Saturday, July 26, 2008

Criminal Conduct of Public Affairs

The past few weeks have been very rewarding for the aspect of hearing from some one who has made an in-depth study of the development of a pro-torture policy in what should have been a respectable, if rightward leaning, executive branch. Although the oil industry in Texas has been shown to have the robber baron character that had prevailed before the last depression, the brutality it has displayed never had come out prior to the war it has waged against Iraq.

The nation seems to be coming out of the shock it suffered from finding its representatives engaged in outright barbarism. It is being greatly helped by the findings Jane Mayer has been presenting to us, and her appearance last night on Bill Moyers' Journal was very valuable. So much was condensed into a few words, and I am posting here only a part of it, but what I found really necessary information.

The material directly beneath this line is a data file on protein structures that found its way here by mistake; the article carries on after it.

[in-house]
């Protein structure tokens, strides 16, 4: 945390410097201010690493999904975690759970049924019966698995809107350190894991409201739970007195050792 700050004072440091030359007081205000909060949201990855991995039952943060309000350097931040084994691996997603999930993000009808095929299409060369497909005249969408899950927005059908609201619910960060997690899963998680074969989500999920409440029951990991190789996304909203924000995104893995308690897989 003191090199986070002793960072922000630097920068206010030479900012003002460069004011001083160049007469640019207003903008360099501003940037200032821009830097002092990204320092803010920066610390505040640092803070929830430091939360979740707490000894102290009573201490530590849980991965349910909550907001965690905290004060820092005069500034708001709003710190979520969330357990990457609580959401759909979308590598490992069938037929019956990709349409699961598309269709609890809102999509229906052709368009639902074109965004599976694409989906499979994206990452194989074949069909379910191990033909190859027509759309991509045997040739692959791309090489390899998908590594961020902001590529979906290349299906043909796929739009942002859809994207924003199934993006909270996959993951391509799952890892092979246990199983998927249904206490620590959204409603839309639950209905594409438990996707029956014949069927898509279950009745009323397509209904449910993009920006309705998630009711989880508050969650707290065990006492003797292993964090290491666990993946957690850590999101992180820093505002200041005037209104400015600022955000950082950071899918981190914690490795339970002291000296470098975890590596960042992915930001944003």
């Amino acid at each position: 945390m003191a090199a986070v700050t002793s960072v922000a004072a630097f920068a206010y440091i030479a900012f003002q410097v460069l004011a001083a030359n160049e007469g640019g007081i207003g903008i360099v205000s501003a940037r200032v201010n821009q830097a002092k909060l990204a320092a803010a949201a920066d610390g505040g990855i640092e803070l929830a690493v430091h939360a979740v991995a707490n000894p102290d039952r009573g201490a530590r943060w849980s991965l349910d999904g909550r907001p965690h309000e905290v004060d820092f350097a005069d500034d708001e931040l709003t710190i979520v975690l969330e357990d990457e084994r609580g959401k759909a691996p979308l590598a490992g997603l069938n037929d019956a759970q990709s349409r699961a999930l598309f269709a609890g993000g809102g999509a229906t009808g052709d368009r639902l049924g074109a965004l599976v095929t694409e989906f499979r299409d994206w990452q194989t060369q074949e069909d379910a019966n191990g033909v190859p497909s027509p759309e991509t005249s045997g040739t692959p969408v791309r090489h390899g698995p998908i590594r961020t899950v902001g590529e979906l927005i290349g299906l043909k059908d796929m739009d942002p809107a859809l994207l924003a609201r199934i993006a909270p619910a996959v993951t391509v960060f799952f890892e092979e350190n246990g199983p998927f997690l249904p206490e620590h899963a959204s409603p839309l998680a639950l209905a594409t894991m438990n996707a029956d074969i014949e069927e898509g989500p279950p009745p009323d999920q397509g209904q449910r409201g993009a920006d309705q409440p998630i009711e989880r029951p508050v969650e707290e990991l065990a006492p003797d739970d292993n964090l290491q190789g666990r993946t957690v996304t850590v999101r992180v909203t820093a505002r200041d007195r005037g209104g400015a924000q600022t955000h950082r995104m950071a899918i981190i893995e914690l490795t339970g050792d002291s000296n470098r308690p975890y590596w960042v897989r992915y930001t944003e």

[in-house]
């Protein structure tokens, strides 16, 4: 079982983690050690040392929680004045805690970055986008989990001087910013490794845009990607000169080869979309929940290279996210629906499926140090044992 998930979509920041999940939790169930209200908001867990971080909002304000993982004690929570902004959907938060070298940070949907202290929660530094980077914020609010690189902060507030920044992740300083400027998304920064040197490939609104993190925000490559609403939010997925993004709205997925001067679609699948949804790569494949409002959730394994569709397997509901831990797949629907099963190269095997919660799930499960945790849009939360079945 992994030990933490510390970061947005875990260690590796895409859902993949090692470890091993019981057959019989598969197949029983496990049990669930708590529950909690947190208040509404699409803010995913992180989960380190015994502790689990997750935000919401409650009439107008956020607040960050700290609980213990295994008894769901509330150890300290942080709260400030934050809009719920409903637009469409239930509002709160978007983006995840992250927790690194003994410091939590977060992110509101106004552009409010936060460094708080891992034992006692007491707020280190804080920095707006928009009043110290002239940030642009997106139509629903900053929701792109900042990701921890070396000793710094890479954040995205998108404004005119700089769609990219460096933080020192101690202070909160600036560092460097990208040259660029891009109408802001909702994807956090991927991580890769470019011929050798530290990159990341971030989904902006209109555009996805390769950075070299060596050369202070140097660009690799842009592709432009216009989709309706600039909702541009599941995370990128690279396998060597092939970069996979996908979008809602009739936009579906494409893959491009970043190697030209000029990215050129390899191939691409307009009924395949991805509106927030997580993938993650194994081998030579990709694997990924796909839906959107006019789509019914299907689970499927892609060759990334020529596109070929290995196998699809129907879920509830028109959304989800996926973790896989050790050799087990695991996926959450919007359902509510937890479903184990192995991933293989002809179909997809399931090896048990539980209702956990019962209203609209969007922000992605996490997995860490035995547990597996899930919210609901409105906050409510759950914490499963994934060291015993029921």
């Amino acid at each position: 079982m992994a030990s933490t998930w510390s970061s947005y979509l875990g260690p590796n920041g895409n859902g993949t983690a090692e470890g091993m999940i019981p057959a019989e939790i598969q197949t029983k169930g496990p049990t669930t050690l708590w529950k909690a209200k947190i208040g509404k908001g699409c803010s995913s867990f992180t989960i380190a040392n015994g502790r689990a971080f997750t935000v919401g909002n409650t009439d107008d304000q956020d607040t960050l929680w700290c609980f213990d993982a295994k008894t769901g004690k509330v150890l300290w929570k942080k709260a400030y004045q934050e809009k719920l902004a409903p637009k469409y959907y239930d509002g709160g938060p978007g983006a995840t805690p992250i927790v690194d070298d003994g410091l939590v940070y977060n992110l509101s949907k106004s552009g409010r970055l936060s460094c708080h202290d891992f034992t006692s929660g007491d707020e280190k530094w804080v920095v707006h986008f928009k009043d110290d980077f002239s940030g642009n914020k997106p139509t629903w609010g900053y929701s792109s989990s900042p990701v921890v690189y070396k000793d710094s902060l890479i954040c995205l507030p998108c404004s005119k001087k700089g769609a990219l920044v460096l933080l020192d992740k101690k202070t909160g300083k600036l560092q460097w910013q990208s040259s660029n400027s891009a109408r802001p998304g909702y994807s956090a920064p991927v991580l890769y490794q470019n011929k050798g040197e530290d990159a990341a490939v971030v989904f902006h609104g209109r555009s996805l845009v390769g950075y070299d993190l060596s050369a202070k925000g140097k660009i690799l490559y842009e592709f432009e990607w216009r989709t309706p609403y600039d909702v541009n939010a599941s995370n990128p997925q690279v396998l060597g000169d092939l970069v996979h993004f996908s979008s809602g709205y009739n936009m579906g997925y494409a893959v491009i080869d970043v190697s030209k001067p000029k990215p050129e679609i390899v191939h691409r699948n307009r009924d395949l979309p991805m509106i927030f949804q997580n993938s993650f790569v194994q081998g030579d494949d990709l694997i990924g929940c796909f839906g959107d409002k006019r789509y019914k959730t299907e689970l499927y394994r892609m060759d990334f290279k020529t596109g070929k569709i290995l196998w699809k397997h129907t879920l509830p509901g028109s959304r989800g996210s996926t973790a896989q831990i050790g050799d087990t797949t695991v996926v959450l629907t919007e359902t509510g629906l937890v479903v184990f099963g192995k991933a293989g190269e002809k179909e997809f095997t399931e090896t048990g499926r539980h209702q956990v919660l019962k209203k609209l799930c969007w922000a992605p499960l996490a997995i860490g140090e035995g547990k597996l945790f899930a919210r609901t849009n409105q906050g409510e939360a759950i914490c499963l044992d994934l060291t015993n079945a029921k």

BILL MOYERS: But there is also this fact that, which is that there was a briefing in which four top members of Congress, including House Speaker Nancy Pelosi, was present, were present, and they were told what was going on. Have they been compromised by their knowledge of what was happening?

JANE MAYER: Well they've been very defensive about it, the Democrats in particular, because they've said that in private they complained about this. They felt they were not allowed to speak out because they'd be accused of violating national security. I also think that, what I've talked to some of them, that say that while the CIA explained what it was doing, it didn't explain it thoroughly. So they used a lot of euphemisms as the kind of euphemisms that we've been hearing, which are intent, enhanced interrogation, or special interrogation.

BILL MOYERS: The other side of it was raised by Representative Trent Franks, a Republican on the committee. Let me play this for you.